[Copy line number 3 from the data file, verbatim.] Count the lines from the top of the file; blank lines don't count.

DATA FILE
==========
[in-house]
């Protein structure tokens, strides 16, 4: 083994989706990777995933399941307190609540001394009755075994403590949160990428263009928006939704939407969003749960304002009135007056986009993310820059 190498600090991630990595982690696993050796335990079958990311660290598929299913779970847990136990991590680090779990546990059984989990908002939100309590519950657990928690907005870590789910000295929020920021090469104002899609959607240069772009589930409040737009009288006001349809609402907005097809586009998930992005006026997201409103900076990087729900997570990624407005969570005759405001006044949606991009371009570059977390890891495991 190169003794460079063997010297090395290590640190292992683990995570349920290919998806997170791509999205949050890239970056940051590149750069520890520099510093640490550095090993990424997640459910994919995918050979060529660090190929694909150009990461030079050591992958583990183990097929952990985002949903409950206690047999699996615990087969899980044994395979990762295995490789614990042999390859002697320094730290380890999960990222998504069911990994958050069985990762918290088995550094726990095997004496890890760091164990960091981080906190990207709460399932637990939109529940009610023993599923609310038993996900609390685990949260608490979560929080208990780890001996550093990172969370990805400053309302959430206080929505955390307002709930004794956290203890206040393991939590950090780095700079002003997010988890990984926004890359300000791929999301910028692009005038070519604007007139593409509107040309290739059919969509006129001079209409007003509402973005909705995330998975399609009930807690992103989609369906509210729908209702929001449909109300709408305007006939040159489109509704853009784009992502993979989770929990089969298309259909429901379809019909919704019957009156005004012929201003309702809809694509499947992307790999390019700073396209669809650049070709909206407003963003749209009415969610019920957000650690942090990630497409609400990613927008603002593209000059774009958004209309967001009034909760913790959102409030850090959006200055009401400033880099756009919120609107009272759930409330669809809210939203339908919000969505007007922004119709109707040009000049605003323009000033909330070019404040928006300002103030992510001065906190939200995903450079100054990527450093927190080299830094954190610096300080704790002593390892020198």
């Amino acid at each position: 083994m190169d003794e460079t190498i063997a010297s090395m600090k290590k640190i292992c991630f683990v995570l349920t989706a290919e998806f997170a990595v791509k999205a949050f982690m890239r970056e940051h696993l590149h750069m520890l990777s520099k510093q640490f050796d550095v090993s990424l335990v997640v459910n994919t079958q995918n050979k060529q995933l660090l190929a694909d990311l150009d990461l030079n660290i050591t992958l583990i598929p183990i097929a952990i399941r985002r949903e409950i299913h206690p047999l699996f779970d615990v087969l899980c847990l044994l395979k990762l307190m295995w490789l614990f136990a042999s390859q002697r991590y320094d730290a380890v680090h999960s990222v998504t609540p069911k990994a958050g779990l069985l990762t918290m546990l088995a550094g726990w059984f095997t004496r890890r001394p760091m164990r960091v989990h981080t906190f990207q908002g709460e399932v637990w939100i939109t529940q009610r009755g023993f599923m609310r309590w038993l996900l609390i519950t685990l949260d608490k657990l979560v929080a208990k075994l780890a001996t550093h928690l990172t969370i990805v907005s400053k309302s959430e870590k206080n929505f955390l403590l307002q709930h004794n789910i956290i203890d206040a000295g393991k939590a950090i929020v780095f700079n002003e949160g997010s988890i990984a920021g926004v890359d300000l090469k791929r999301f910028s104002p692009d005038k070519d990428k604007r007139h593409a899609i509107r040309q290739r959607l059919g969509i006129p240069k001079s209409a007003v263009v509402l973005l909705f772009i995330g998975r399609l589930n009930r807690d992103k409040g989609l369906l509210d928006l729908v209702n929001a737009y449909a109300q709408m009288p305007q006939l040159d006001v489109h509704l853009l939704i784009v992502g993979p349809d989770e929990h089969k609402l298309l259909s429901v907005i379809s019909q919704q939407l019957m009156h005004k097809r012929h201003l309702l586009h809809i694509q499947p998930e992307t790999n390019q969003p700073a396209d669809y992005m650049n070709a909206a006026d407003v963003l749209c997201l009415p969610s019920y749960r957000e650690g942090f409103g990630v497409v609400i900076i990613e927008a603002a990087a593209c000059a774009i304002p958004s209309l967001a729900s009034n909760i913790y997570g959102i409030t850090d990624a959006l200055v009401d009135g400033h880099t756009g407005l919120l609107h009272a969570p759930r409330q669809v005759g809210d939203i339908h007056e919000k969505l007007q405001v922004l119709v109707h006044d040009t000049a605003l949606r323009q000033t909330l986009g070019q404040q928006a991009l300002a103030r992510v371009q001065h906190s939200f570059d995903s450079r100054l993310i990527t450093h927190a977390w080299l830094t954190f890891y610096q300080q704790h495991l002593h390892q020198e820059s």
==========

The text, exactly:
């Amino acid at each position: 083994m190169d003794e460079t190498i063997a010297s090395m600090k290590k640190i292992c991630f683990v995570l349920t989706a290919e998806f997170a990595v791509k999205a949050f982690m890239r970056e940051h696993l590149h750069m520890l990777s520099k510093q640490f050796d550095v090993s990424l335990v997640v459910n994919t079958q995918n050979k060529q995933l660090l190929a694909d990311l150009d990461l030079n660290i050591t992958l583990i598929p183990i097929a952990i399941r985002r949903e409950i299913h206690p047999l699996f779970d615990v087969l899980c847990l044994l395979k990762l307190m295995w490789l614990f136990a042999s390859q002697r991590y320094d730290a380890v680090h999960s990222v998504t609540p069911k990994a958050g779990l069985l990762t918290m546990l088995a550094g726990w059984f095997t004496r890890r001394p760091m164990r960091v989990h981080t906190f990207q908002g709460e399932v637990w939100i939109t529940q009610r009755g023993f599923m609310r309590w038993l996900l609390i519950t685990l949260d608490k657990l979560v929080a208990k075994l780890a001996t550093h928690l990172t969370i990805v907005s400053k309302s959430e870590k206080n929505f955390l403590l307002q709930h004794n789910i956290i203890d206040a000295g393991k939590a950090i929020v780095f700079n002003e949160g997010s988890i990984a920021g926004v890359d300000l090469k791929r999301f910028s104002p692009d005038k070519d990428k604007r007139h593409a899609i509107r040309q290739r959607l059919g969509i006129p240069k001079s209409a007003v263009v509402l973005l909705f772009i995330g998975r399609l589930n009930r807690d992103k409040g989609l369906l509210d928006l729908v209702n929001a737009y449909a109300q709408m009288p305007q006939l040159d006001v489109h509704l853009l939704i784009v992502g993979p349809d989770e929990h089969k609402l298309l259909s429901v907005i379809s019909q919704q939407l019957m009156h005004k097809r012929h201003l309702l586009h809809i694509q499947p998930e992307t790999n390019q969003p700073a396209d669809y992005m650049n070709a909206a006026d407003v963003l749209c997201l009415p969610s019920y749960r957000e650690g942090f409103g990630v497409v609400i900076i990613e927008a603002a990087a593209c000059a774009i304002p958004s209309l967001a729900s009034n909760i913790y997570g959102i409030t850090d990624a959006l200055v009401d009135g400033h880099t756009g407005l919120l609107h009272a969570p759930r409330q669809v005759g809210d939203i339908h007056e919000k969505l007007q405001v922004l119709v109707h006044d040009t000049a605003l949606r323009q000033t909330l986009g070019q404040q928006a991009l300002a103030r992510v371009q001065h906190s939200f570059d995903s450079r100054l993310i990527t450093h927190a977390w080299l830094t954190f890891y610096q300080q704790h495991l002593h390892q020198e820059s």